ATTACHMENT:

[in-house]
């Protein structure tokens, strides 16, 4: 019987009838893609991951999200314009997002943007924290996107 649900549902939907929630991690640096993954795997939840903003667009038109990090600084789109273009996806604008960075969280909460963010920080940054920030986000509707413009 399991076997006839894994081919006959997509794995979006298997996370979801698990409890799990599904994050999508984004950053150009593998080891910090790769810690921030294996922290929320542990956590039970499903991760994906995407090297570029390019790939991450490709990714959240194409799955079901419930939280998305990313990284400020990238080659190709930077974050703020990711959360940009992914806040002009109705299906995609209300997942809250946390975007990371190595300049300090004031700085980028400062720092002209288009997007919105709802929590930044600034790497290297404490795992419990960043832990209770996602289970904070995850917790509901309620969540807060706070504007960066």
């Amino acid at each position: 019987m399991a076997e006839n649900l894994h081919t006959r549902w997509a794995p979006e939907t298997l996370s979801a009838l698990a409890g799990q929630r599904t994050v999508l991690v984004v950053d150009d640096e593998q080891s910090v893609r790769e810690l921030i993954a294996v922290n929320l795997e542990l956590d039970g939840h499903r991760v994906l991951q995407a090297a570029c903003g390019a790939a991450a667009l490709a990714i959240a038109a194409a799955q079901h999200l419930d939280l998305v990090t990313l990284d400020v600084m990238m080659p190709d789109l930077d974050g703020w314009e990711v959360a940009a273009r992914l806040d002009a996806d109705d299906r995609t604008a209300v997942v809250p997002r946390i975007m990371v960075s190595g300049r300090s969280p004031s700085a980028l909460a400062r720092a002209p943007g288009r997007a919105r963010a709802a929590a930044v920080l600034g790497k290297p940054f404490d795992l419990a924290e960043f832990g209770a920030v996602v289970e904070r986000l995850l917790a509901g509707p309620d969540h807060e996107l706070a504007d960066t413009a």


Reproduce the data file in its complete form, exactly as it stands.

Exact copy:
[in-house]
């Protein structure tokens, strides 16, 4: 019987009838893609991951999200314009997002943007924290996107 649900549902939907929630991690640096993954795997939840903003667009038109990090600084789109273009996806604008960075969280909460963010920080940054920030986000509707413009 399991076997006839894994081919006959997509794995979006298997996370979801698990409890799990599904994050999508984004950053150009593998080891910090790769810690921030294996922290929320542990956590039970499903991760994906995407090297570029390019790939991450490709990714959240194409799955079901419930939280998305990313990284400020990238080659190709930077974050703020990711959360940009992914806040002009109705299906995609209300997942809250946390975007990371190595300049300090004031700085980028400062720092002209288009997007919105709802929590930044600034790497290297404490795992419990960043832990209770996602289970904070995850917790509901309620969540807060706070504007960066």
């Amino acid at each position: 019987m399991a076997e006839n649900l894994h081919t006959r549902w997509a794995p979006e939907t298997l996370s979801a009838l698990a409890g799990q929630r599904t994050v999508l991690v984004v950053d150009d640096e593998q080891s910090v893609r790769e810690l921030i993954a294996v922290n929320l795997e542990l956590d039970g939840h499903r991760v994906l991951q995407a090297a570029c903003g390019a790939a991450a667009l490709a990714i959240a038109a194409a799955q079901h999200l419930d939280l998305v990090t990313l990284d400020v600084m990238m080659p190709d789109l930077d974050g703020w314009e990711v959360a940009a273009r992914l806040d002009a996806d109705d299906r995609t604008a209300v997942v809250p997002r946390i975007m990371v960075s190595g300049r300090s969280p004031s700085a980028l909460a400062r720092a002209p943007g288009r997007a919105r963010a709802a929590a930044v920080l600034g790497k290297p940054f404490d795992l419990a924290e960043f832990g209770a920030v996602v289970e904070r986000l995850l917790a509901g509707p309620d969540h807060e996107l706070a504007d960066t413009a």